The United Nations has expressed concern about the plight of civilians in Sri Lanka caught in the crossfire between Tamil Tiger rebels and the military. As Anjana Pasricha reports from New Delhi, hundreds of civilians have been killed in the fighting, and thousands displaced.
In a statement on Tuesday, the United Nations called for the protection of "desperate civilians" in Sri Lanka. They are trapped in areas where Tamil Tiger rebels and the military have been engaged in intense fighting in recent weeks. The U.N. has called on both sides to stop indiscriminate shelling of civilian areas, saying this is resulting in deaths, injuries and forced evacuations.
The immediate area of concern is Batticaloa district where the rebels and the military have fought several battles around the rebel-held town of Vakarai.
Davide Vignati, at the International Committee of the Red Cross, says thousands of people have been forced to flee their homes to escape the fighting.
"The most critical situation is in Vakarai," he said. 'We have more than 30,000 displaced people, and these people are surviving only thanks to the support of humanitarian organizations. A humanitarian convoy provides them with food and drinking water."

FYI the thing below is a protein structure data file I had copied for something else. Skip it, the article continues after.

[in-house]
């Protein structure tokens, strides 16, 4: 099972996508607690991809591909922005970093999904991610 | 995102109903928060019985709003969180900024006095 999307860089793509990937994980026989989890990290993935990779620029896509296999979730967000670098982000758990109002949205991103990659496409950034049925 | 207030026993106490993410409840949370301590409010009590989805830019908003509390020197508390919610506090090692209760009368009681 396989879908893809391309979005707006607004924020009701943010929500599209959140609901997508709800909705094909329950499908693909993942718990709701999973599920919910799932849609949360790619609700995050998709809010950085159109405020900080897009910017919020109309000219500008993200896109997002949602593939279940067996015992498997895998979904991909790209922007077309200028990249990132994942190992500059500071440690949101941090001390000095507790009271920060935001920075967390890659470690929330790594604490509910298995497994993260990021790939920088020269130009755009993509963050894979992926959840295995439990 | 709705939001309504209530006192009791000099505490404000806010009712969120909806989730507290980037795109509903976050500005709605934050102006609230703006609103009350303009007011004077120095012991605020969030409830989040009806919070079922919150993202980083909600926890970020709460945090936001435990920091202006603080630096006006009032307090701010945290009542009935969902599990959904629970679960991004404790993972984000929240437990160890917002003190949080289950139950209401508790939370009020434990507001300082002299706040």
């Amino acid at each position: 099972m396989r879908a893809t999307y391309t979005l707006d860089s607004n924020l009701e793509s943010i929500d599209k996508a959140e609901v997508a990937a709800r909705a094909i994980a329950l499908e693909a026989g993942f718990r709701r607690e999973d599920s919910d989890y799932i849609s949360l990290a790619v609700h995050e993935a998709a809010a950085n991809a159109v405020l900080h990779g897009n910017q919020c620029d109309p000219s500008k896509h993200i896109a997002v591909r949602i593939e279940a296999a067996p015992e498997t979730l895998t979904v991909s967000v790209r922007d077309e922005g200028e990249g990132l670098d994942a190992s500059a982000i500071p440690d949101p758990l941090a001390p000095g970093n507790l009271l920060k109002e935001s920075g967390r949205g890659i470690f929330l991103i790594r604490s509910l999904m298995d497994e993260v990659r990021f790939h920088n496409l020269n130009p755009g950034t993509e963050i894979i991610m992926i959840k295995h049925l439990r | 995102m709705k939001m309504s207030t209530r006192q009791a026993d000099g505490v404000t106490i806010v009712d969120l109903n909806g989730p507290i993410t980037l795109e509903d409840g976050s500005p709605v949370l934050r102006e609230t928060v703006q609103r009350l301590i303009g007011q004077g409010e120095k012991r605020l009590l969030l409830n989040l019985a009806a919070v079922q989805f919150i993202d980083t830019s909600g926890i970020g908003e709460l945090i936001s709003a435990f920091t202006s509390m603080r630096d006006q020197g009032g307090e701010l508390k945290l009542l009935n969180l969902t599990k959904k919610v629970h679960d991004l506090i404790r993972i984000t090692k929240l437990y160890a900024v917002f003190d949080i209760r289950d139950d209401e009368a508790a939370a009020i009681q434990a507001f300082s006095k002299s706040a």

The rebels say dozens of civilians have been killed in recent days in army artillery fire around the town. Officials admit civilians have been killed, but accuse the rebels of using them as human shields, and of positioning artillery in civilian areas. The guerrillas deny the charges.
Humanitarian groups are also battling to assist about 60,000 refugees in two other areas subject to intense fighting in the past year: the northern army-held Jaffna district, and the northeastern Trincomalee district. Many civilians have taken shelter in schools and temples; others are living in temporary camps.
The situation is particularly grim in Jaffna where the government has tried to isolate the rebels by blocking the only highway that connects this district to the mainland. As a result, the supply of essential goods has been reduced to a trickle, intensifying shortages of food and fuel. Davide Vignati says the situation is critical.
"Prices are growing, there is shortage of some items but we cannot see any immediate problem of starvation. They cannot carry out their normal activities," he explained.
Truce monitors say civilian casualties account for more than one-third of the total this year, after both sides resumed fighting in violation of a 2002 truce. Three thousand four hundred have died, 1,200 of them civilians.
The renewed fighting follows four years of relative peace when the rebels and the government were pursuing peace negotiations. The rebels have been fighting for a homeland for the minority Tamil community since 1983.